In August 2013 Google released its latest major algorithm, ‘Hummingbird’ which unlike Panda and Penguin is a core algorithm control concerned with the intent of the surfer, rather than the structure of the website.
The last core algorithm update occurred in 2010 and was called ‘Caffeine’. The Caffeine web indexing method was established to provide fresher results to the surfer, making new content more valuable (due to relevancy) than aged content, regardless of how well it had previously performed in the SERPS. So, a blog, news story or forum posted higher and quicker as a result of the Caffeine update. Caffeine was possible because instead of searching the world wide web and then indexing the content Google was now indexing its own copy of the web, much like the way an index in a book works. As Google updates its own version very regularly in smaller pieces, overall it is a much more efficient tool, one that could deliver results quicker and support our hunger for new information.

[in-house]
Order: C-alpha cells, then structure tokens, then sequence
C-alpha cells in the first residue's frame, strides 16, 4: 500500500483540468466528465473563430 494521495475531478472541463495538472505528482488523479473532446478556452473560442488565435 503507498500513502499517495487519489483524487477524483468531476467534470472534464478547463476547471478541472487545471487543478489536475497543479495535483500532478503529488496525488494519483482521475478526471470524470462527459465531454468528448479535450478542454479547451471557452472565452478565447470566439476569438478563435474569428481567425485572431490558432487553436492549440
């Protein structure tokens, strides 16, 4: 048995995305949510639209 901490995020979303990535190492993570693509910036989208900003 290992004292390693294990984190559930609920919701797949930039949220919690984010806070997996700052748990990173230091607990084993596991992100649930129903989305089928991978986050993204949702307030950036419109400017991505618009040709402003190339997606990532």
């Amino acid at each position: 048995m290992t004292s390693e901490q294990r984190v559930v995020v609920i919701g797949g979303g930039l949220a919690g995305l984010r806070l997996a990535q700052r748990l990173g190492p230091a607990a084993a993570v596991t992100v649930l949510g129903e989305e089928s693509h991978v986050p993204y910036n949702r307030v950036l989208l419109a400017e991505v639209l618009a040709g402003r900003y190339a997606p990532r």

Now, with Hummingbird, Google is striving for even greater relevance with its core mission, to understand the surfer’s intent, the reason why they searched for what they did. Previously keyword optimisation was the sole goal of an SEO team – getting the optimisation of keywords both on and offsite right to demonstrate relevance to a surfers keyword input. Hummingbird seeks to provide relevance based on the way the keywords are phrased, rather than just the fact that they appear, which means it has to handle extremely complex queries and develop an understanding of natural language.
Hummingbird also aims to deliver answers to questions within the SERPS. Try searching for ‘how old is Gary Barlow’ and you can see the answer to the question is contained within the search page without needing to click a website for the result. Try searching for ‘potatoes vs sweet potatoes’ and you can see a food property comparison of the two vegetables without needing to click away – this is all part of the knowledge graphs in the new Hummingbird update.
When you search for cinema listings you are first presented with a list of films and then when selecting a film you are presented with the film bio and then the times that film shows in all nearby cinema’s. We expect the Google knowledge graphs to include product comparisons in the not too distant future.
Hummingbird affects 90% of all searches so it is highly likely that since its introduction on the 20th August 2013 the SERPS look different to how they did before, with some website owners gaining and others losing. If your website positions are not what they were then you need to speak to an expert to find out what you need to change to get your traffic back.